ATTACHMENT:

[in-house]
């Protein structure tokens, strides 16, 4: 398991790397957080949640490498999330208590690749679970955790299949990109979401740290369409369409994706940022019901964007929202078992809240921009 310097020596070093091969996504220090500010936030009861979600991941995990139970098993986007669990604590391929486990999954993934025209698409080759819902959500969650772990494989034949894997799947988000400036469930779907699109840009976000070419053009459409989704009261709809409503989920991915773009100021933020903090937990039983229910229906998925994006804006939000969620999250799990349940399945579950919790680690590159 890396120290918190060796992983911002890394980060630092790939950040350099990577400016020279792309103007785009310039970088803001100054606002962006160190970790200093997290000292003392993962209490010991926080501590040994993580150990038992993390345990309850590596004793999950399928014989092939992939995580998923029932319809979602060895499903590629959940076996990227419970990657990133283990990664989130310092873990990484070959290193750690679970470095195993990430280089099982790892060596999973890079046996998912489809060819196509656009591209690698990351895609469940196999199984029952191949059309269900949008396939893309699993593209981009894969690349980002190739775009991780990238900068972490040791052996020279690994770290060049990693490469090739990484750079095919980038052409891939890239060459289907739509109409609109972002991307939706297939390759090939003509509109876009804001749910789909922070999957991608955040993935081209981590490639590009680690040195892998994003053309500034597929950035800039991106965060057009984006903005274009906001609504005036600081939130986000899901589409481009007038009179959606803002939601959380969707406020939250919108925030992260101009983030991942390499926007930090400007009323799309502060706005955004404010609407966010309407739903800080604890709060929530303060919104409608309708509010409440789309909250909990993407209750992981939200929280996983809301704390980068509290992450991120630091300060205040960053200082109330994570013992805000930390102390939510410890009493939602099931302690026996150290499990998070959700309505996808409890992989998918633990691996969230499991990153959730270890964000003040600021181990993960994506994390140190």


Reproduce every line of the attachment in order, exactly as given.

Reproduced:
[in-house]
């Protein structure tokens, strides 16, 4: 398991790397957080949640490498999330208590690749679970955790299949990109979401740290369409369409994706940022019901964007929202078992809240921009 310097020596070093091969996504220090500010936030009861979600991941995990139970098993986007669990604590391929486990999954993934025209698409080759819902959500969650772990494989034949894997799947988000400036469930779907699109840009976000070419053009459409989704009261709809409503989920991915773009100021933020903090937990039983229910229906998925994006804006939000969620999250799990349940399945579950919790680690590159 890396120290918190060796992983911002890394980060630092790939950040350099990577400016020279792309103007785009310039970088803001100054606002962006160190970790200093997290000292003392993962209490010991926080501590040994993580150990038992993390345990309850590596004793999950399928014989092939992939995580998923029932319809979602060895499903590629959940076996990227419970990657990133283990990664989130310092873990990484070959290193750690679970470095195993990430280089099982790892060596999973890079046996998912489809060819196509656009591209690698990351895609469940196999199984029952191949059309269900949008396939893309699993593209981009894969690349980002190739775009991780990238900068972490040791052996020279690994770290060049990693490469090739990484750079095919980038052409891939890239060459289907739509109409609109972002991307939706297939390759090939003509509109876009804001749910789909922070999957991608955040993935081209981590490639590009680690040195892998994003053309500034597929950035800039991106965060057009984006903005274009906001609504005036600081939130986000899901589409481009007038009179959606803002939601959380969707406020939250919108925030992260101009983030991942390499926007930090400007009323799309502060706005955004404010609407966010309407739903800080604890709060929530303060919104409608309708509010409440789309909250909990993407209750992981939200929280996983809301704390980068509290992450991120630091300060205040960053200082109330994570013992805000930390102390939510410890009493939602099931302690026996150290499990998070959700309505996808409890992989998918633990691996969230499991990153959730270890964000003040600021181990993960994506994390140190």